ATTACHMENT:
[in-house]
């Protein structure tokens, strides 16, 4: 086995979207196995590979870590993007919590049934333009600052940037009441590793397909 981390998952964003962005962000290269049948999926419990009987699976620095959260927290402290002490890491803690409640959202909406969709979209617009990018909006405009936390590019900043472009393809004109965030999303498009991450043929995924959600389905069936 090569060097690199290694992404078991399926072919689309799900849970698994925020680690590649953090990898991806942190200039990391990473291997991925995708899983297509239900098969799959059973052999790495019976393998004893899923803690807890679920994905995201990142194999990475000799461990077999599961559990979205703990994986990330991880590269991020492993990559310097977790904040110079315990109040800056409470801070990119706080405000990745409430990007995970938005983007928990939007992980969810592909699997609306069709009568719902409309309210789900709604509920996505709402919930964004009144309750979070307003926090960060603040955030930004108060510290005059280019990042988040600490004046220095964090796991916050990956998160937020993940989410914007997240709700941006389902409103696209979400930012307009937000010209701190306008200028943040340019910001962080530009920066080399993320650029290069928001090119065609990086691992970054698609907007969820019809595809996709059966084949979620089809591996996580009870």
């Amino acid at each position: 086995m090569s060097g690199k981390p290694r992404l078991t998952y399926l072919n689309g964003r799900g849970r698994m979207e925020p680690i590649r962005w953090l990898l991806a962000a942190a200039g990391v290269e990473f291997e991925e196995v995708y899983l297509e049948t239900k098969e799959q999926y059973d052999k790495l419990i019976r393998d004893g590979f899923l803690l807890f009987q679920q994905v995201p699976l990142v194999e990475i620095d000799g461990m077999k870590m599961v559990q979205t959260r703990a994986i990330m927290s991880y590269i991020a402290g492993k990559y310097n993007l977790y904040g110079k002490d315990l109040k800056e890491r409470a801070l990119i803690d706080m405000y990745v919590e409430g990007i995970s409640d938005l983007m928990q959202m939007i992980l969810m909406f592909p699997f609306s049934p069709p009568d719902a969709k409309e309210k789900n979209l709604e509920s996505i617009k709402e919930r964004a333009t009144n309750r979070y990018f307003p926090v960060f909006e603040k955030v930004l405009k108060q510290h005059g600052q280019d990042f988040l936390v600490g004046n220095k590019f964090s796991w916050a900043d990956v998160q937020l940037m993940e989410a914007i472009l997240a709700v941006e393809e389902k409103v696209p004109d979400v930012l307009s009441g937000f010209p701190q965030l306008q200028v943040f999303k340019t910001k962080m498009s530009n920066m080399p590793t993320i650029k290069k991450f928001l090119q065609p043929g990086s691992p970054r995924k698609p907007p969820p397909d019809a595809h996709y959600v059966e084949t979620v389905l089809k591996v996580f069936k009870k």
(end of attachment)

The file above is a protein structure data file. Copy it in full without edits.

[in-house]
């Protein structure tokens, strides 16, 4: 086995979207196995590979870590993007919590049934333009600052940037009441590793397909 981390998952964003962005962000290269049948999926419990009987699976620095959260927290402290002490890491803690409640959202909406969709979209617009990018909006405009936390590019900043472009393809004109965030999303498009991450043929995924959600389905069936 090569060097690199290694992404078991399926072919689309799900849970698994925020680690590649953090990898991806942190200039990391990473291997991925995708899983297509239900098969799959059973052999790495019976393998004893899923803690807890679920994905995201990142194999990475000799461990077999599961559990979205703990994986990330991880590269991020492993990559310097977790904040110079315990109040800056409470801070990119706080405000990745409430990007995970938005983007928990939007992980969810592909699997609306069709009568719902409309309210789900709604509920996505709402919930964004009144309750979070307003926090960060603040955030930004108060510290005059280019990042988040600490004046220095964090796991916050990956998160937020993940989410914007997240709700941006389902409103696209979400930012307009937000010209701190306008200028943040340019910001962080530009920066080399993320650029290069928001090119065609990086691992970054698609907007969820019809595809996709059966084949979620089809591996996580009870």
């Amino acid at each position: 086995m090569s060097g690199k981390p290694r992404l078991t998952y399926l072919n689309g964003r799900g849970r698994m979207e925020p680690i590649r962005w953090l990898l991806a962000a942190a200039g990391v290269e990473f291997e991925e196995v995708y899983l297509e049948t239900k098969e799959q999926y059973d052999k790495l419990i019976r393998d004893g590979f899923l803690l807890f009987q679920q994905v995201p699976l990142v194999e990475i620095d000799g461990m077999k870590m599961v559990q979205t959260r703990a994986i990330m927290s991880y590269i991020a402290g492993k990559y310097n993007l977790y904040g110079k002490d315990l109040k800056e890491r409470a801070l990119i803690d706080m405000y990745v919590e409430g990007i995970s409640d938005l983007m928990q959202m939007i992980l969810m909406f592909p699997f609306s049934p069709p009568d719902a969709k409309e309210k789900n979209l709604e509920s996505i617009k709402e919930r964004a333009t009144n309750r979070y990018f307003p926090v960060f909006e603040k955030v930004l405009k108060q510290h005059g600052q280019d990042f988040l936390v600490g004046n220095k590019f964090s796991w916050a900043d990956v998160q937020l940037m993940e989410a914007i472009l997240a709700v941006e393809e389902k409103v696209p004109d979400v930012l307009s009441g937000f010209p701190q965030l306008q200028v943040f999303k340019t910001k962080m498009s530009n920066m080399p590793t993320i650029k290069k991450f928001l090119q065609p043929g990086s691992p970054r995924k698609p907007p969820p397909d019809a595809h996709y959600v059966e084949t979620v389905l089809k591996v996580f069936k009870k």